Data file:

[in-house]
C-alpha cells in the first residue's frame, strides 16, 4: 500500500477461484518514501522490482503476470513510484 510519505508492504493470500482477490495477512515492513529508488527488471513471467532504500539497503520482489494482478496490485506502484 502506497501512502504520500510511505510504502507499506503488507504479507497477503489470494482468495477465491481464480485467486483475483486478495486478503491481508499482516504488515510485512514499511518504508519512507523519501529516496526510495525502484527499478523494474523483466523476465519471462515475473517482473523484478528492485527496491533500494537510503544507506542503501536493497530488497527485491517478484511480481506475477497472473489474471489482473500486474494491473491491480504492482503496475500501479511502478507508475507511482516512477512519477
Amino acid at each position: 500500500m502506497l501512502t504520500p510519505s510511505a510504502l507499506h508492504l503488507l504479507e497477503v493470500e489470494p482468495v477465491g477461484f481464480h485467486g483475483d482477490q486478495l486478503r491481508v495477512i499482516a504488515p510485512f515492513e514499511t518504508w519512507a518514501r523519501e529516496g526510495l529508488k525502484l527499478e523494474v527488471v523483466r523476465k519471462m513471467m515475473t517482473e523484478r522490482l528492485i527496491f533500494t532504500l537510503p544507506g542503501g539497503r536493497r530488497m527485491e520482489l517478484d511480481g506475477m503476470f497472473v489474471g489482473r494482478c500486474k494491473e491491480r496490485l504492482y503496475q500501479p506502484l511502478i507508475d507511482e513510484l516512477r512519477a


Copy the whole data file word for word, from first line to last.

[in-house]
C-alpha cells in the first residue's frame, strides 16, 4: 500500500477461484518514501522490482503476470513510484 510519505508492504493470500482477490495477512515492513529508488527488471513471467532504500539497503520482489494482478496490485506502484 502506497501512502504520500510511505510504502507499506503488507504479507497477503489470494482468495477465491481464480485467486483475483486478495486478503491481508499482516504488515510485512514499511518504508519512507523519501529516496526510495525502484527499478523494474523483466523476465519471462515475473517482473523484478528492485527496491533500494537510503544507506542503501536493497530488497527485491517478484511480481506475477497472473489474471489482473500486474494491473491491480504492482503496475500501479511502478507508475507511482516512477512519477
Amino acid at each position: 500500500m502506497l501512502t504520500p510519505s510511505a510504502l507499506h508492504l503488507l504479507e497477503v493470500e489470494p482468495v477465491g477461484f481464480h485467486g483475483d482477490q486478495l486478503r491481508v495477512i499482516a504488515p510485512f515492513e514499511t518504508w519512507a518514501r523519501e529516496g526510495l529508488k525502484l527499478e523494474v527488471v523483466r523476465k519471462m513471467m515475473t517482473e523484478r522490482l528492485i527496491f533500494t532504500l537510503p544507506g542503501g539497503r536493497r530488497m527485491e520482489l517478484d511480481g506475477m503476470f497472473v489474471g489482473r494482478c500486474k494491473e491491480r496490485l504492482y503496475q500501479p506502484l511502478i507508475d507511482e513510484l516512477r512519477a